The designer said she was overcome by the emotion shown to her by the employees she greeted Thursday in the company’s Milan and Hamburg offices. “The reaction at the company of all the people, even the people I don’t know, everybody is very energized,” she said.
She was fairly tight-lipped on her opinions regarding outgoing designer Milan Vukmirovic and just what it felt like to watch someone else designing a collection bearing her own name.
“I think it’s very courageous to work on a line like Jil Sander. And we have to say that it’s very natural that if someone else works on a line it will be different. And I’m not here to criticize.”
Still, it’s clear Sander feels the house’s transition will require plenty of work.
“I felt very energetic to go back and to straighten everything out. Mr. Bertelli and I had a lot of time to communicate and discuss strategies and the positioning of the Jil Sander brand,” said Sander, alluding to confirm reports that she and Bertelli had been in talks about her possible return to the label almost since the day she left. “So we’re very optimistic that we can work in a very good way for the future.”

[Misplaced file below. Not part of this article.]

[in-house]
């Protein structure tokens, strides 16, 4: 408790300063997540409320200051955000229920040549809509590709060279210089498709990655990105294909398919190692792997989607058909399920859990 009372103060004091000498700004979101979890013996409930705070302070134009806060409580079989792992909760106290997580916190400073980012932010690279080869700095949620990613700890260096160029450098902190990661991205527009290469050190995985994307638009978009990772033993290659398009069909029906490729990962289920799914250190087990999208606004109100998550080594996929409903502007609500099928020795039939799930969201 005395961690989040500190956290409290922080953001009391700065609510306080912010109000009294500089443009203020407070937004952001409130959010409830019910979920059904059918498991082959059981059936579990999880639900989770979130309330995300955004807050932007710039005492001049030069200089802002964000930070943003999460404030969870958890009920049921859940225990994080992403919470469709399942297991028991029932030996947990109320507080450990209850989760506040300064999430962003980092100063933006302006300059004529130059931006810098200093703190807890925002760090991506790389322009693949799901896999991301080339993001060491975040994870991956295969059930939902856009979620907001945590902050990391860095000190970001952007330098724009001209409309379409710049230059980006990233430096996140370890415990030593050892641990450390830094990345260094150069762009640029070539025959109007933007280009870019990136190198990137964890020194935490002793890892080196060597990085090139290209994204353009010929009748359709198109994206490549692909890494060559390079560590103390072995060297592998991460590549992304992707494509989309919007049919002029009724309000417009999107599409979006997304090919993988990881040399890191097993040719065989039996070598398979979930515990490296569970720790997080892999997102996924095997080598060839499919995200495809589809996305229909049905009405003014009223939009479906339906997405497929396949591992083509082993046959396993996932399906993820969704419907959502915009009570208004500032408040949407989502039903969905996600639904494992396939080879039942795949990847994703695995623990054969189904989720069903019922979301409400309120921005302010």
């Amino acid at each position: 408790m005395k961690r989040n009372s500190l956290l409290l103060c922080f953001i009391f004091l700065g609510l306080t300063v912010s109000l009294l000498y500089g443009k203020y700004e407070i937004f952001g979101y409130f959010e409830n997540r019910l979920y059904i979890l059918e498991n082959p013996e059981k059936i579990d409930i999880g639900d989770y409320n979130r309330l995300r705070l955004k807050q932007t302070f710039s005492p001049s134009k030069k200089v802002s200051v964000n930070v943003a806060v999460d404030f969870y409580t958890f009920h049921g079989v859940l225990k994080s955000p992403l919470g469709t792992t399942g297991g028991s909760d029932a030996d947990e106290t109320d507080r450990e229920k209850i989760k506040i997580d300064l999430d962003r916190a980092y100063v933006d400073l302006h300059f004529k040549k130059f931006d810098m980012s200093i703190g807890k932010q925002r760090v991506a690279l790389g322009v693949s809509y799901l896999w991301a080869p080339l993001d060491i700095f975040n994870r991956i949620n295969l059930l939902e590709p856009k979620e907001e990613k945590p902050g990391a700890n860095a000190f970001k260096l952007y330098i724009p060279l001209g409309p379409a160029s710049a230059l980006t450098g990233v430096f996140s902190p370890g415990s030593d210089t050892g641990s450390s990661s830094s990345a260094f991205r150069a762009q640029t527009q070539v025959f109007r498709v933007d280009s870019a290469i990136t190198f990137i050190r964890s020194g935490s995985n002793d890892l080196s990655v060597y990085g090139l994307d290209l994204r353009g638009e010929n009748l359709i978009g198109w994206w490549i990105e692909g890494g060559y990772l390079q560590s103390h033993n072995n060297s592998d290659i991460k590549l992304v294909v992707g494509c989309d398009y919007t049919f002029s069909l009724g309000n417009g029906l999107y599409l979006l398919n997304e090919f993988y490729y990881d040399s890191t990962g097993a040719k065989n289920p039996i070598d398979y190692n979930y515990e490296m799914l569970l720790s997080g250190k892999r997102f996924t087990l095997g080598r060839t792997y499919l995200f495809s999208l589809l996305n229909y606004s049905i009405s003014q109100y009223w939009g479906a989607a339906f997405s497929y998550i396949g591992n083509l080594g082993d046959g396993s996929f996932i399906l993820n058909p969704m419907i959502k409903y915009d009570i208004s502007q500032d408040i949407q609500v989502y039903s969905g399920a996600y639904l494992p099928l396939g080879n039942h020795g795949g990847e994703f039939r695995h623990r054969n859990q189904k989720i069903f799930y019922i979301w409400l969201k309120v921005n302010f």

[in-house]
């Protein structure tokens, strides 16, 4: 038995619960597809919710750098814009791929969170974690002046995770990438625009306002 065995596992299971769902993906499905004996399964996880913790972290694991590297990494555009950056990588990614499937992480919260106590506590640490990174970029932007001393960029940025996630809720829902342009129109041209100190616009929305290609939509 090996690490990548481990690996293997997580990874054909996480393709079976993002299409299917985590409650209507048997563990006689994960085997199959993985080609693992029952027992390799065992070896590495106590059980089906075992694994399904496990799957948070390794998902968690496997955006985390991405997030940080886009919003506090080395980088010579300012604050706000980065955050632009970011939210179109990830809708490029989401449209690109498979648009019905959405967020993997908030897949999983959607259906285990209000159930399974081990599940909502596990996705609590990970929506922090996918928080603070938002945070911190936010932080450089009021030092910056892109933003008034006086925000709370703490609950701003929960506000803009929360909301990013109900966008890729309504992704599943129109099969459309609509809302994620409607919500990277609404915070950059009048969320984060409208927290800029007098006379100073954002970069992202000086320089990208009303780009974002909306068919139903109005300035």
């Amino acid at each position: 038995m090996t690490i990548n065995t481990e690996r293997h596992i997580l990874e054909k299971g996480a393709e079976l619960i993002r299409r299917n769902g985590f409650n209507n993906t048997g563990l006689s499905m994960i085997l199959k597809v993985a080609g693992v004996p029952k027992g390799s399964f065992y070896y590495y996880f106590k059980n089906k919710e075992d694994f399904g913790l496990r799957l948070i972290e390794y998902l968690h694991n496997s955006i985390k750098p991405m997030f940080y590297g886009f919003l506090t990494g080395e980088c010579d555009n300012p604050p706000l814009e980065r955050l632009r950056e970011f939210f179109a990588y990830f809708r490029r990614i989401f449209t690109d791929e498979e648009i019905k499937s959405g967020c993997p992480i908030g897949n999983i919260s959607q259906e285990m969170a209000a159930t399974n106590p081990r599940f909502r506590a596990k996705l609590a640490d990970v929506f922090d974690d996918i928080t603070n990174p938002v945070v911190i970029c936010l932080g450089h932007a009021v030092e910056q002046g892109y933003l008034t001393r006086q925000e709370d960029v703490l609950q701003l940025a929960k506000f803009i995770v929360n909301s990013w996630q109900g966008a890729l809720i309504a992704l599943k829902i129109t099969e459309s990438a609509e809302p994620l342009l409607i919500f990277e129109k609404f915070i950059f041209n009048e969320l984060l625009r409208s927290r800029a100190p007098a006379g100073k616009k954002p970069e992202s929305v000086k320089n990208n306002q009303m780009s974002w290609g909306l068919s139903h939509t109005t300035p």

The future also means coming to grips with a world that has changed dramatically since the late Nineties, when Sander and her minimalist tailored pieces reached their peak in popularity.
“Time goes by. That’s also the soul of fashion,” said Sander. “You always have to understand the time you are in.”
Still, she said simplicity and pure design could be just what consumers need in a post-9/11 world of multiplying complexities, as the threat of terrorist attacks looms and unease grows.
“I think pure design is something more. It exists out of time…it means saying ‘this much I can take away because I don’t need to overdesign and complicate design.’ Design is almost thought. Design is energy. Design has material qualities and proportions. I think that a Jil Sander design was always very innovative, very modern, very sophisticated.